MBA: Commercial Mortgage Delinquency Rates Are Still Slow to Improve

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According to the Mortgage Bankers Association’s (MBA) latest monthly CREF Loan Performance Survey, commercial mortgage delinquency rates decreased in April to reach the lowest level since the onset of the COVID-19 pandemic.

Overall, 95.1% of outstanding loan balances were current, up from 95% in March.

Although lower than in past months, the delinquency rate remains stubbornly high by historical standards thanks to hard times in the hotel and retail sectors. Loans backed by lodging and retail properties continue to see the greatest stress, but also the most improvement: 20.2% of the balance of lodging loans were delinquent, down from 20.5% a month earlier, while 9.3% of the balance of retail loan balances were delinquent, down from 9.5% a month earlier.

Among other property types, 1.9% of the balances of industrial property loans were non-current, 2.6% of the balances of office property loans were non-current, and 1.7% of multifamily balances were non-current.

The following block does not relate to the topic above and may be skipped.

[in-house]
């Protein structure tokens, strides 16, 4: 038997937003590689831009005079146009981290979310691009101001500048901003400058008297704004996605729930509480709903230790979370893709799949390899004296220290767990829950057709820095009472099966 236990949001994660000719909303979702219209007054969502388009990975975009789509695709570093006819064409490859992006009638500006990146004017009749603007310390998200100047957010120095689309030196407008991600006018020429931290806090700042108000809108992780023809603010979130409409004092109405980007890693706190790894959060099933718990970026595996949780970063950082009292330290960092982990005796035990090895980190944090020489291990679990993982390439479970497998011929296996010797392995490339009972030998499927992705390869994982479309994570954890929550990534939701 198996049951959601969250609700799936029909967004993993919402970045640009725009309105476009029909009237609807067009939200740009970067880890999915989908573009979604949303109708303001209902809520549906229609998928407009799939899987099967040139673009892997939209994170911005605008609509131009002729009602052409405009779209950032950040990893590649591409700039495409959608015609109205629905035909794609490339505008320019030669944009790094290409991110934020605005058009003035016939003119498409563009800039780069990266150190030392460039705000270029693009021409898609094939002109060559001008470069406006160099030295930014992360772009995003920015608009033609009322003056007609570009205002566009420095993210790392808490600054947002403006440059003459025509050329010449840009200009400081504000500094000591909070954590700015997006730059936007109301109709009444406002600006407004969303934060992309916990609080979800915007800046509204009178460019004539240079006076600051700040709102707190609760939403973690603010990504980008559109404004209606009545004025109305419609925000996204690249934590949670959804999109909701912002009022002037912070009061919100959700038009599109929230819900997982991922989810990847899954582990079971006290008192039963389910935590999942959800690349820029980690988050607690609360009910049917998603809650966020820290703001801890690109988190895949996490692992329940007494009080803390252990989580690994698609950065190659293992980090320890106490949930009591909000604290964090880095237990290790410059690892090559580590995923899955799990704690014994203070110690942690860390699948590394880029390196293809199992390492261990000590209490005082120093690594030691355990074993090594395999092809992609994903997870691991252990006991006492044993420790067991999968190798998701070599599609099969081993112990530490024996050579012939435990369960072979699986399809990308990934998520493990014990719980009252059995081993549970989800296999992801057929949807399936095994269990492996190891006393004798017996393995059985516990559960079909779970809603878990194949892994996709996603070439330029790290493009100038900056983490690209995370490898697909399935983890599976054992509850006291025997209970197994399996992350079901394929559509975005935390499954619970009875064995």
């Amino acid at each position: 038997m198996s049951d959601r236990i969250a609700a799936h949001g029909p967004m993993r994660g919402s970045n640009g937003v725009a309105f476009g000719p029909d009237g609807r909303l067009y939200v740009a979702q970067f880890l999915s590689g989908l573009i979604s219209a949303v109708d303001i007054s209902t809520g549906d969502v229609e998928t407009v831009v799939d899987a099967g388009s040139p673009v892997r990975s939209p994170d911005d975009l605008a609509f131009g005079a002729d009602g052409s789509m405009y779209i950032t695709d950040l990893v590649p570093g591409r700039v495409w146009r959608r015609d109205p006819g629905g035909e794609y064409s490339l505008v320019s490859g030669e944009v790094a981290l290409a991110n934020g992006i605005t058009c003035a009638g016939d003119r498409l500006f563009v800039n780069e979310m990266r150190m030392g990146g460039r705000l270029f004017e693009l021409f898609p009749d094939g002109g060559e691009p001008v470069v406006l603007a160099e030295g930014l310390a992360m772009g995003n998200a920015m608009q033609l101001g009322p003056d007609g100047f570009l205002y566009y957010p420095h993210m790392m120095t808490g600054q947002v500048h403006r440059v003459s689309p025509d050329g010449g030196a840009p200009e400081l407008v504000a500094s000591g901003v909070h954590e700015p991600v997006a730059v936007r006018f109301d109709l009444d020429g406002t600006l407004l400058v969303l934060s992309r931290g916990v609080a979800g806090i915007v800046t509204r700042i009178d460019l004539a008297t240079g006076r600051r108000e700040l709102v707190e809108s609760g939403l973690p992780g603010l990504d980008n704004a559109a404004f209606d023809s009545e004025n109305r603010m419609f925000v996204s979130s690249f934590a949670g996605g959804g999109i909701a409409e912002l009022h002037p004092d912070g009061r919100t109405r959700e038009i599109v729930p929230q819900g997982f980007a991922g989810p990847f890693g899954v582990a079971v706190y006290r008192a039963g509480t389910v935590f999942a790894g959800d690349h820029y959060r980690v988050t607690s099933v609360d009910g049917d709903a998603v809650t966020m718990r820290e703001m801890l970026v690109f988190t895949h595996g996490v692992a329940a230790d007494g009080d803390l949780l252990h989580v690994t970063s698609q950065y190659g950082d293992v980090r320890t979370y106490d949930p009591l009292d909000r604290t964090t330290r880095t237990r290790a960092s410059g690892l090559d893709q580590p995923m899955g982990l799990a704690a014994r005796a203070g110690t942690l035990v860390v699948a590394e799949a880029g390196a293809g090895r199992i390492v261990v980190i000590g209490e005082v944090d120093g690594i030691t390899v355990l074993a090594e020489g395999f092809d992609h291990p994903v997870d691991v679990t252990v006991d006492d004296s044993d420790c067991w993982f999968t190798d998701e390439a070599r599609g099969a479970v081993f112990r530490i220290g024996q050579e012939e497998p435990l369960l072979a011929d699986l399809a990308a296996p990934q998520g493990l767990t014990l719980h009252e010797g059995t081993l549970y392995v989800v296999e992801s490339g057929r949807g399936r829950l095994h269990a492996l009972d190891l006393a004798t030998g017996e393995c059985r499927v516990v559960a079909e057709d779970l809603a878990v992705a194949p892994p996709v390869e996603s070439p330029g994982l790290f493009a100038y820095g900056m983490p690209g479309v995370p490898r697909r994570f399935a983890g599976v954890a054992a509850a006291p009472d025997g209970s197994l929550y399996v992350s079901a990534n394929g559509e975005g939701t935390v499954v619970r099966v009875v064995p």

“New and early-stage delinquencies have fallen significantly from earlier in the pandemic, but later-stage delinquency rates have stayed high, as lenders and servicers work through the options for troubled properties,” says Jamie Woodwell, MBA’s vice president of commercial real estate research.

“Vaccine rollouts, strong consumer balance sheets and pent-up demand are all positive signals, both for new delinquencies and for working out troubled properties.”

In April, 3.2% were 90+ days delinquent or in REO, 0.3% were 60-90 days delinquent, 0.4% were 30-60 days delinquent, and 1.1% were less than 30 days delinquent.

The MBA notes that 8.5% of CMBS loan balances were non-current, down from 8.7% a month earlier. Non-current rates for other capital sources were more moderate: 2.1% of FHA multifamily and healthcare loan balances were non-current, 2.0% of life company loan balances were non-current, and 1.1% of GSE loan balances were non-current.

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